AN AUSTRALIAN schoolie in Bali had made sounds like a ''wild animal'' and had acted as if possessed as he assaulted a young woman while under the influence of hallucinogenic ''magic mushrooms''.
A fellow hotel guest said the 18-year-old had to be restrained after he attacked the Czech woman on Saturday at the Masa Inn hotel in central Kuta.
''They had him tied at the legs with a garden hose and he was handcuffed and broke two sets of handcuffs,'' according to the witness, who did not want to be named. ''The noises he was making was like a wild animal and extremely loud that could be heard whilst inside my room with the television blaring to try to drown out the noise.''
The attack shattered the jaw of the victim, who remains in hospital and will be fed through a syringe for six weeks. A friend said the victim was also forced to cancel a job interview in Europe.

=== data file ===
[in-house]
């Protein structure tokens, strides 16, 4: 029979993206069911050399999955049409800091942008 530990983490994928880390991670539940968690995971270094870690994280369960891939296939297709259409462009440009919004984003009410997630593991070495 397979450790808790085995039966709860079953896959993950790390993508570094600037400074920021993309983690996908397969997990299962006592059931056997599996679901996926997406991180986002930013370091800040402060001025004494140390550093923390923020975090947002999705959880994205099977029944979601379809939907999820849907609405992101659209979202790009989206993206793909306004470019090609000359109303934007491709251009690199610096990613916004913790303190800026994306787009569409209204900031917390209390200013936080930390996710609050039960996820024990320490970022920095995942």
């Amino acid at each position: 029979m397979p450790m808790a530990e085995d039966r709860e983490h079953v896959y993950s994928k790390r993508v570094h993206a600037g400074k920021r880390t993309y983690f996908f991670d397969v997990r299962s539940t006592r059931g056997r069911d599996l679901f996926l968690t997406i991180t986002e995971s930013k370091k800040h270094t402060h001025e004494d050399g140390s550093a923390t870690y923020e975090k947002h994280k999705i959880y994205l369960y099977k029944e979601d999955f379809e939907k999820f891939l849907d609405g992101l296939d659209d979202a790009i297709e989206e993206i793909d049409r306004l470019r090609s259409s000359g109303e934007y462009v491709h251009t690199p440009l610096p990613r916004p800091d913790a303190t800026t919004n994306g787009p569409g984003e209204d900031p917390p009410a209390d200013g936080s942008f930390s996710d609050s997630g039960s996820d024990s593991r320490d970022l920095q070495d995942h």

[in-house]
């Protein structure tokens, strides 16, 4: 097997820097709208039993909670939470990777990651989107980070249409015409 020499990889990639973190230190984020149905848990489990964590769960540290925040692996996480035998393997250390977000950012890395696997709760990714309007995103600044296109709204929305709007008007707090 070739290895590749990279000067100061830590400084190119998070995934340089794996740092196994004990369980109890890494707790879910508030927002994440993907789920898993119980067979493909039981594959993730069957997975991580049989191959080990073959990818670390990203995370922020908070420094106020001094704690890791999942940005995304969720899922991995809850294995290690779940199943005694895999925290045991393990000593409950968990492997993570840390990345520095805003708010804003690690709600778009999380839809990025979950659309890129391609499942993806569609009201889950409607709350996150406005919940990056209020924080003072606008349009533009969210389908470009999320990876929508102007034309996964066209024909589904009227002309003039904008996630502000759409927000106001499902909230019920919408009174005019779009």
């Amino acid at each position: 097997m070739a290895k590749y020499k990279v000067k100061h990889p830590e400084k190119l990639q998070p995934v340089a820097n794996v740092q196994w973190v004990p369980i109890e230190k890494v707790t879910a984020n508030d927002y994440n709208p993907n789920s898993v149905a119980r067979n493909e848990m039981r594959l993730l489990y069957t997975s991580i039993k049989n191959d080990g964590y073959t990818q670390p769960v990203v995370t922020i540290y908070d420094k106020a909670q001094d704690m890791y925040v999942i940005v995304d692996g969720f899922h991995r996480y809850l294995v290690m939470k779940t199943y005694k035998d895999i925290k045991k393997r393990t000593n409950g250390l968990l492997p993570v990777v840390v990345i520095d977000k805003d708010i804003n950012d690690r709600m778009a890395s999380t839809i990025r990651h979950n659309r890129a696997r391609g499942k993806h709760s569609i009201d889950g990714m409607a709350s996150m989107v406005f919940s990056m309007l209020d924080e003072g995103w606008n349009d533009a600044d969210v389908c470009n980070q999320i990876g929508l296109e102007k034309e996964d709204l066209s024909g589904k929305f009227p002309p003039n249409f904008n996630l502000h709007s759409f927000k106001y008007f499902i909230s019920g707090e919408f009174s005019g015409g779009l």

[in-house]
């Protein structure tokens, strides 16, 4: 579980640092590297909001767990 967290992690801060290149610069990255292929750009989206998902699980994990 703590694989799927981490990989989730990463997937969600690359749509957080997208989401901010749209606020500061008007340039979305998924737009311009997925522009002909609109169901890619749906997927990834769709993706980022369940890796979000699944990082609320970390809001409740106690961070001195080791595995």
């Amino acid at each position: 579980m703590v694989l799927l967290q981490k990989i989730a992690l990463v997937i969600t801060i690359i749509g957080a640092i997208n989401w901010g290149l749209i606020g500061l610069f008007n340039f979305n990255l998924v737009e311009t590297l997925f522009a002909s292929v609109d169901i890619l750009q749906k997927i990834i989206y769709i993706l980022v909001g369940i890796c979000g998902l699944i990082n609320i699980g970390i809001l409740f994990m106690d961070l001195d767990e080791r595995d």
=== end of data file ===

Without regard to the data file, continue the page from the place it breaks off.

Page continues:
The witness said the attack about 9.30pm was ''the most horrific thing I have ever witnessed'', and the young man's extreme symptoms went on for three hours until paramedics arrived.
''Another lady at the resort phoned his parents in Darwin and asked them to contact the Australian consulate … and once they did, within minutes he was receiving medical treatment.
''I couldn't understand why medical treatment couldn't be given before this, but apparently [it was] because the young lady's consulate was involved they wanted him arrested first.''
The Australian man's family arrived in Bali shortly after the attack and he has since returned to the Northern Territory.
The witness, who was in Bali accompanying her son and his mates, said she hoped every schoolie read about this incident and took notice.
''But unfortunately they are 10-foot tall and bulletproof and believe that this would never happen to them,'' she said.
Magic mushrooms are illegal in many parts of the world because of the risk of psychosis, but they are legal in Bali, and widely spruiked and advertised.
The victim could not be contacted directly. The Bali co-ordinator of community group Red Frogs, Paul Mergard, said magic mushrooms had caused problems for many schoolies in Bali.
''There was lots of anxiety … they were hallucinating and seeing weird things,'' he said.